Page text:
Facing the Lion: Growing Up Maasai on the African Savanna BR 15221
by Joseph Lemasolai Lekuton
1 volume
Virginia teacher recounts his childhood as a nomadic tribe member in northern Kenya. Describes running from lions, tending cattle, being circumcised at thirteen to become a "warrior," attending boarding school, searching for his wandering village during vacations, and leaving home to study in the United States. For junior and senior high readers. 2003.

My Prison without Bars BR 15222
by Pete Rose
3 volumes
Autobiography by former Cincinnati Reds baseball star banned from the sport in 1989 after gambling allegations. Rose describes his rise to fame as a record-breaking hitter and team manager, five- month prison stay for tax evasion, and bid in 2002 for reinstatement to baseball by admitting bets on his team. Strong language. Bestseller 2004.

Horatio's Drive: America's First Road Trip BR 15229
by Dayton Duncan
1 volume
Account of the first cross-country automobile trip in the United States. In 1903 Horatio Jackson, a thirty-one-year-old Vermont doctor, bet fifty dollars that he could drive from San Francisco to New York despite only 150 miles of paved roadway in the entire nation. Introduction by Ken Burns, maker of a companion PBS documentary. 2003.

Israelis and Palestinians: Why Do They Fight? Can They Stop? BR 15231
by Bernard Wasserstein
2 volumes
History professor offers reasons for the conflict in Israel other than ethnic and religious differences. Posits that neither Jews nor Arabs "are animated by crazed psychopathy" but rather fight over definable interests. Suggests that multifaceted analysis of demographic, socioeconomic, environmental, and territorial dimensions of the struggle may facilitate a peaceful resolution. 2003.

Running Around in Family Circles with Friends in Pursuit BR 15247
by Georgia Griffith
1 volume
Author, born blind, recalls her life from childhood in the 1930s through the 1990s. Griffith discusses growing up in a sighted family, attending a school for the blind, obtaining a degree in music education, becoming a braille music proofreader for the National Library Service, and organizing and managing computer discussion groups for CompuServe. 2003.

Tests of Time BR 15283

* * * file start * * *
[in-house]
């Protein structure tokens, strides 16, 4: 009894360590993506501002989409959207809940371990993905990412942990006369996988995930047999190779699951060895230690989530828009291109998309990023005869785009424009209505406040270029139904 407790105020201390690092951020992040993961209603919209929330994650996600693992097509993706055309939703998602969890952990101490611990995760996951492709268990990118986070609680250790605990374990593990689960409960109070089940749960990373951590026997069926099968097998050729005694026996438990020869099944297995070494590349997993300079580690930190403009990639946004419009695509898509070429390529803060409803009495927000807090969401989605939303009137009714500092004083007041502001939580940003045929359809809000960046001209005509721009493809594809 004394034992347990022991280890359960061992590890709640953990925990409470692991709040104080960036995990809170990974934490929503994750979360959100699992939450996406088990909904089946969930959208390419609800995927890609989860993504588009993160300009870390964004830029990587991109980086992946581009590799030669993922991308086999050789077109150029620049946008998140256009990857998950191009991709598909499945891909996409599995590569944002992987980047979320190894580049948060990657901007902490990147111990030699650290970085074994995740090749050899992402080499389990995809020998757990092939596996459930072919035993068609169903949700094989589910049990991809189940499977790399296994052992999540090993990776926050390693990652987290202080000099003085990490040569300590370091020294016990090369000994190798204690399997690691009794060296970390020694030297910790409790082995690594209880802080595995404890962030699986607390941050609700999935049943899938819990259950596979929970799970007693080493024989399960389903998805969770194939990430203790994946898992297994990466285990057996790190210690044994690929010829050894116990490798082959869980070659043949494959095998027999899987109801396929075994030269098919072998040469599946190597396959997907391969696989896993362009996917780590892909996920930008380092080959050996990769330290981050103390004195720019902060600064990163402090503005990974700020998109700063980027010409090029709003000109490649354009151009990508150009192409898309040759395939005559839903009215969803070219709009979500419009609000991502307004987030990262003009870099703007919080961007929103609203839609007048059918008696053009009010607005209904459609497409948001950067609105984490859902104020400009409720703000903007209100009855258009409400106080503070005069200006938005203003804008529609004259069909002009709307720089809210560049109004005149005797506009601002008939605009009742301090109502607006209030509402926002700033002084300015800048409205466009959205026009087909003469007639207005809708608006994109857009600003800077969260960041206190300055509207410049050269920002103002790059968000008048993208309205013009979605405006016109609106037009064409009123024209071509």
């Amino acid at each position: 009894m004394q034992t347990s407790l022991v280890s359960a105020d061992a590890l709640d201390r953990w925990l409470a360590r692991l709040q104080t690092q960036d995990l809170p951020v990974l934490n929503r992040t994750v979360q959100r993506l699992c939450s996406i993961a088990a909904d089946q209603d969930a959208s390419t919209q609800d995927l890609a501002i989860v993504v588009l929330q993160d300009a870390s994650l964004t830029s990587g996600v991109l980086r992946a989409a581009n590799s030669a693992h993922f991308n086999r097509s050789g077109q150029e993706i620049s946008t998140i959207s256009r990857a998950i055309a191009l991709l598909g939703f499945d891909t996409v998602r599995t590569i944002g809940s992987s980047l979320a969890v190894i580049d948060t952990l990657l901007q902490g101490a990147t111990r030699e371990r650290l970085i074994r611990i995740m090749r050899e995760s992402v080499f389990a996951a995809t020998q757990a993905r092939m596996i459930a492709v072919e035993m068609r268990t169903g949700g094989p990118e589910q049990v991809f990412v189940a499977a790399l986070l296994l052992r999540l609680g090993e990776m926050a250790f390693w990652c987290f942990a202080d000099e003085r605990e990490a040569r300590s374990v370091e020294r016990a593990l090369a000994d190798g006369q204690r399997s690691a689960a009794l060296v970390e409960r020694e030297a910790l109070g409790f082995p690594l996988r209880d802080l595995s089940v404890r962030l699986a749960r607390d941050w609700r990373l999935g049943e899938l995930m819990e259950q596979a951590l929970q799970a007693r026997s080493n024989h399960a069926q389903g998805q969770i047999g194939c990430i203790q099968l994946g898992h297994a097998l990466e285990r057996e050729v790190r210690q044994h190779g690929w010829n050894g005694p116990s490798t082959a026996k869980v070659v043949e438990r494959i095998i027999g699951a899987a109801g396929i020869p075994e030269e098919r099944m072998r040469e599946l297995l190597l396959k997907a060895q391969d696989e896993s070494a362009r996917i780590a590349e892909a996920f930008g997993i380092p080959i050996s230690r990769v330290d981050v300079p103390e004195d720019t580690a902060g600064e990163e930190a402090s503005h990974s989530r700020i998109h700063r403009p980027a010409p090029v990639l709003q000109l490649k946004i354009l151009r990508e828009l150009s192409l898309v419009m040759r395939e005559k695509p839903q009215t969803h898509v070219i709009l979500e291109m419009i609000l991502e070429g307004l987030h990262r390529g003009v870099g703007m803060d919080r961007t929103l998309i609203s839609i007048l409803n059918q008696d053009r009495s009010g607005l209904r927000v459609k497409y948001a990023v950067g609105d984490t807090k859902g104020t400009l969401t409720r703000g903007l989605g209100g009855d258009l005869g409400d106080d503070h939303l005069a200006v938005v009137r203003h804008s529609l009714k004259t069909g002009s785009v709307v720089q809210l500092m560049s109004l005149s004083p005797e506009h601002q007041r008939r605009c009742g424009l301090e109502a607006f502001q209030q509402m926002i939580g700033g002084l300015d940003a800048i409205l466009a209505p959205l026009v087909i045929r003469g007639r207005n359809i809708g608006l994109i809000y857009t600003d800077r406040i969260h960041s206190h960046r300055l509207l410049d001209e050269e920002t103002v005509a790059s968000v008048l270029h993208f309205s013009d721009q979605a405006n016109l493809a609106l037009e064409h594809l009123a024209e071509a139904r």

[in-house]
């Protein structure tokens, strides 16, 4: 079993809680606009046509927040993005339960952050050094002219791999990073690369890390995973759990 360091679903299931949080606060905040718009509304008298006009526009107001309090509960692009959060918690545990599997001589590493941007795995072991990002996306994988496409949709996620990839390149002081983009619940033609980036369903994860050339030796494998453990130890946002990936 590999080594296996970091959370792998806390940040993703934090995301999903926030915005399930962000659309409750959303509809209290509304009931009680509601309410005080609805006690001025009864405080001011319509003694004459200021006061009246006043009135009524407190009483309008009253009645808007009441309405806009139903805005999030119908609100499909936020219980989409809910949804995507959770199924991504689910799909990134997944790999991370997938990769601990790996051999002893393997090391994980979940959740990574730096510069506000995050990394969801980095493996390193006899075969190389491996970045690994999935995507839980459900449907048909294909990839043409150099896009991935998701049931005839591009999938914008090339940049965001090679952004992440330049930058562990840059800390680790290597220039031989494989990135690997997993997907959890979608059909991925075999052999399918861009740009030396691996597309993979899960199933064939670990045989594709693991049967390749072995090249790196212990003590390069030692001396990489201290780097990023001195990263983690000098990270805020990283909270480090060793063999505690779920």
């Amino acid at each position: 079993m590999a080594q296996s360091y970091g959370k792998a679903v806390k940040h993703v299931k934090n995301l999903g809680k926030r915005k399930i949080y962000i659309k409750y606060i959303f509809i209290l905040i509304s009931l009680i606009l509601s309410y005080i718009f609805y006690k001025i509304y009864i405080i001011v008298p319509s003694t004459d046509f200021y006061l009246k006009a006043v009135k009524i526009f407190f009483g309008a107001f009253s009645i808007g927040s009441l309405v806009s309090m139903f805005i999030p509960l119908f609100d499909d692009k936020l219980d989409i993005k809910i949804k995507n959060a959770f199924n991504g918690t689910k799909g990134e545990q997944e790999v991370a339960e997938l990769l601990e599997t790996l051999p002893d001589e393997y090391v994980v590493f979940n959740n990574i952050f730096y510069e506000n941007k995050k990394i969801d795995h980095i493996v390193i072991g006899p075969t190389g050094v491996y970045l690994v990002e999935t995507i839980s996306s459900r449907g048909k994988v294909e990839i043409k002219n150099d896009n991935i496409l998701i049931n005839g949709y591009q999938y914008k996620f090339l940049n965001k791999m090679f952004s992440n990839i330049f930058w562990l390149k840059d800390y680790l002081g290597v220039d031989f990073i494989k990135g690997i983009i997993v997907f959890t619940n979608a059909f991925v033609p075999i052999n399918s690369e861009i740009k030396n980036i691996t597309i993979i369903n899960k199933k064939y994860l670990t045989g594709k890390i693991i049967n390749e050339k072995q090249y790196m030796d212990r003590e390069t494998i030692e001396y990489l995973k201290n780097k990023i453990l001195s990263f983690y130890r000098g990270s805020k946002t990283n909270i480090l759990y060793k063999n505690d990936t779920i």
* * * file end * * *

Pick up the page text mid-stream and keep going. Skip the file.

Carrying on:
by William H. Gass
3 volumes
The award-winning writer of both fiction and nonfiction presents fourteen essays exploring literature, culture, and politics and their reciprocating influences. Discusses famous authors' encounters with censorship in various guises and explores the universal appeal of a good narrative. National Book Critics Circle Award. 2002.

John Brown's Body BR 15287
by Stephen Vincent Benét
4 volumes (Reissue)
Winner of the Pulitzer Prize in 1929, this long narrative poem in rhyme and blank verse is a rank-and-file history of the Civil War, or "the rich man's war and the poor man's fight." Portrays the lives of soldiers, leaders, and civilians on both sides of the conflict, North and South. 1928.

Murdering McKinley: The Making of Theodore Roosevelt's America BR 15344
by Eric Rauchway
3 volumes
Study of William McKinley's assassination in 1901 and Theodore Roosevelt's ascent to the presidency. Focuses on assassin Leon Czolgosz's upbringing, motives, mental health, and trial to explain the country's reaction to the crime. Asserts that the new president's political astuteness shaped his response to the murder through social reform. 2003.

Essential Camping for Teens BR 15350
by Kristine Hooks
1 volume
Beginners' guide to selecting and setting up a camp site, keeping warm and dry, preparing food, handling emergencies, and having fun. Discusses where to learn the necessary outdoor skills and what gear to purchase. Grade 1 braille. For junior and senior high readers. 2000.